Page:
Made In China: The Saga Continues

Nicky Weinbach continues to chronicle the journey of his new musical, Made in China, which is currently playing at Bindlestiff Studios.

Hey readers. I don’t really have to much to say this time around. I gave you my last entry on the day Made in China opened. We’re now two weeks into the run, and I feel great about how the production has been going so far. Our opening night was sold out, and we’ve been selling all of our other shows pretty well. The audiences definitely seem to be positively responding to the show, and most agree that the music to the play is beautiful. That’s really what my primary goal was – for people to like the music – and it seems like I’ve achieved that.


I’ve changed little bits of the play here and there from opening night until now. I guess it’s cool to have that kind of freedom as the playwright. You can keep improving upon the show even during its run. We’ve received some pretty awesome critic reviews in the process, too. I’ve noticed certain parts of the musical that I’d like to edit for future productions, but I won’t change too much this time around so as not to throw off any of the actors or orchestra members. I just want to keep making this thing bigger and better. When you’ve put so much work into something for so long, you don’t want to simply part ways with it after just one run. It’s a special kind of work. It’s not just a play. It’s a musical with a six-piece orchestra. It took me a lot of time to write out all the music for six different instruments and six different singers. I guess you can say that this isn’t an ordinary first show. It’s something that I hope will live on and get the bigger productions it deserves. I know that may seem a little conceited, but I know it’s a good piece of theater. I also know there are ways to improve it.


Overall, I’m happy with the way the show turned out. All the stresses and anxiety that I’ve incurred during the pre-production and rehearsal processes weren’t necessary. They were inevitable, and, sure, I certainly encountered a lot of huge road blocks along the way. But, you always gotta think in the back of your brain that things always have a way of working out. It’s never going to be exactly the way you envisioned it from the get go, but you’ll most likely be satisfied with the product in the end. The key is to remain motivated no matter how hard things can get. Never let cynicism conquer your drive. I hope I’m not sounding too preachy, but there were times in the months leading up to Made in China’s debut when I felt like I should have maybe given up. I felt depressed, and I felt like some higher power didn’t want me putting on this show. Those thoughts were futile. Just let your motivation help you out, and you’ll always get to where you need to be if you try.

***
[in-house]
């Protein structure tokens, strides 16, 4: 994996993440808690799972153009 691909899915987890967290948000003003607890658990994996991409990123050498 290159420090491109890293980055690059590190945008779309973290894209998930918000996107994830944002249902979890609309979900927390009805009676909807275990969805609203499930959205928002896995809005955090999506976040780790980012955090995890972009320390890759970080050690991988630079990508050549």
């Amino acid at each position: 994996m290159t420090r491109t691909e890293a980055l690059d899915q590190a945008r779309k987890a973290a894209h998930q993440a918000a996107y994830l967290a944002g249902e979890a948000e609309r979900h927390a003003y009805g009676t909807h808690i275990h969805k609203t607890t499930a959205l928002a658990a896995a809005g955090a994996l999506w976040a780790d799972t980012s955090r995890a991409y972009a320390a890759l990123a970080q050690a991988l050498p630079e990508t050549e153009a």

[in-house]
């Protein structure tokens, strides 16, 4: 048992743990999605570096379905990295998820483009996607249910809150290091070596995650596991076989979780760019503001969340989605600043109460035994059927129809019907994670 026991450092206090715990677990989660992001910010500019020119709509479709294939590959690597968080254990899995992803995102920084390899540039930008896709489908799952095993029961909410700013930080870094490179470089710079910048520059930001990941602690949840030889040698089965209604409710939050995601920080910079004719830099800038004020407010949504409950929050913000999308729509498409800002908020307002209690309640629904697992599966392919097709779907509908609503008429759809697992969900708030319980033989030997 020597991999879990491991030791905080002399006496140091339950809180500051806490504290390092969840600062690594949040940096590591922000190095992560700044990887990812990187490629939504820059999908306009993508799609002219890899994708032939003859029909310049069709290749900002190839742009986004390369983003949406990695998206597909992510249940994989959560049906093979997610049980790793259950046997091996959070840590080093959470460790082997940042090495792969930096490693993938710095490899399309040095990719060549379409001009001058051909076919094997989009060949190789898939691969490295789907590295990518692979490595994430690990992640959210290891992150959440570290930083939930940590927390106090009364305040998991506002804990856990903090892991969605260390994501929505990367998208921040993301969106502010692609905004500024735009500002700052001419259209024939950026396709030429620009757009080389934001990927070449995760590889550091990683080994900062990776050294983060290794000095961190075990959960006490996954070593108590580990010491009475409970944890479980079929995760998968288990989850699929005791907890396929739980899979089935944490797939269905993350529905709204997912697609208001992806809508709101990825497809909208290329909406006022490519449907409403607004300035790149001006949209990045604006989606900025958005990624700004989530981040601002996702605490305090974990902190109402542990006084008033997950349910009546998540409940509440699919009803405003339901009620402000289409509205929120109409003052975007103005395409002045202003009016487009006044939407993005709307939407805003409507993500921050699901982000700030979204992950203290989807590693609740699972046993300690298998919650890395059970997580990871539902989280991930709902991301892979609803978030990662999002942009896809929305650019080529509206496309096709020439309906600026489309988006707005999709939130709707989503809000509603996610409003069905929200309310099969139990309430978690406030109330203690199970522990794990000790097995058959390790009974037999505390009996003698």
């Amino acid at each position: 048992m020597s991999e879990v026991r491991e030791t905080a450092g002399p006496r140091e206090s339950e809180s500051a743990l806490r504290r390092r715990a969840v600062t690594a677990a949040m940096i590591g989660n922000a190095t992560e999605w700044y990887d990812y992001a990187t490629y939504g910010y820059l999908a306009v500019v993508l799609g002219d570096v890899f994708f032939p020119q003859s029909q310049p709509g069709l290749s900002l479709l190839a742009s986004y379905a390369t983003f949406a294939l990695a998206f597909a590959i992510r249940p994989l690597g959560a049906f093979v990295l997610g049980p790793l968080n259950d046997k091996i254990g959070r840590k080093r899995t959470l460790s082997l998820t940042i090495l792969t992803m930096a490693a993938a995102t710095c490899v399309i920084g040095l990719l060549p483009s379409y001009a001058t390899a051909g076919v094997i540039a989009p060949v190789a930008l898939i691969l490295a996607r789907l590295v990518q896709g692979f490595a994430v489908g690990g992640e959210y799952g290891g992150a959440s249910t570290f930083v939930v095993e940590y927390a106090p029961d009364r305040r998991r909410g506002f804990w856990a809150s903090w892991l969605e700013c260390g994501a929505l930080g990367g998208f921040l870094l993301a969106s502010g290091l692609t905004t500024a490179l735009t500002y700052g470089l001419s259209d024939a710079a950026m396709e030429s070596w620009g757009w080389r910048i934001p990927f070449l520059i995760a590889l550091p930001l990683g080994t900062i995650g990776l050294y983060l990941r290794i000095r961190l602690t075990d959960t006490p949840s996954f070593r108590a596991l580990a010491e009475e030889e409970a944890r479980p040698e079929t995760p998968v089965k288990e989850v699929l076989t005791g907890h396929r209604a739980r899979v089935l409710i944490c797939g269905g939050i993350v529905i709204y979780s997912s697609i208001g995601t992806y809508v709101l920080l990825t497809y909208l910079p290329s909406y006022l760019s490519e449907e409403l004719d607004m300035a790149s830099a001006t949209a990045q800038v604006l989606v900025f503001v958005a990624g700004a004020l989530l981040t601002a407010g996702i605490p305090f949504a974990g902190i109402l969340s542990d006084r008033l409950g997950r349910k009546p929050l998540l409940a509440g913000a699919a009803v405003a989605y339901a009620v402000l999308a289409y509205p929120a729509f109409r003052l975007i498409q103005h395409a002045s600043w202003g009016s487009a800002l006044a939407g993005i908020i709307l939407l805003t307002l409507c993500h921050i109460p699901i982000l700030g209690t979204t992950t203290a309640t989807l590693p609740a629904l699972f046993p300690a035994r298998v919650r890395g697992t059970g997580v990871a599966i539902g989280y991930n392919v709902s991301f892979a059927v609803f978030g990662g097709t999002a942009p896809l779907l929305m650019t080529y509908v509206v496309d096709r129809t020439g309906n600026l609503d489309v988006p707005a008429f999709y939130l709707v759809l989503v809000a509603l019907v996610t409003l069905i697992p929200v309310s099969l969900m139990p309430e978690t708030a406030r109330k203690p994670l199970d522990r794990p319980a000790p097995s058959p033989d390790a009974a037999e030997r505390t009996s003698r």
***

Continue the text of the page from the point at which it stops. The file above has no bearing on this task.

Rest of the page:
I suppose I did have a lot to say after all. Please do come to see the show if you haven’t already. We have two more weekends left in the run, and tickets are on sale now at I’m sure you’ll have a great time, and, I can almost guarantee you’ll enjoy the music if nothing else.


I think this may be my last entry for this current Made in China guest blog. There is a possibility that I’ll provide you with one more after we close…actually, I will do that. Why not? Until then, I’ll leave you with a few press photos for the show (which can be viewed throughout this article) that I think are quite neat.

Thanks for reading!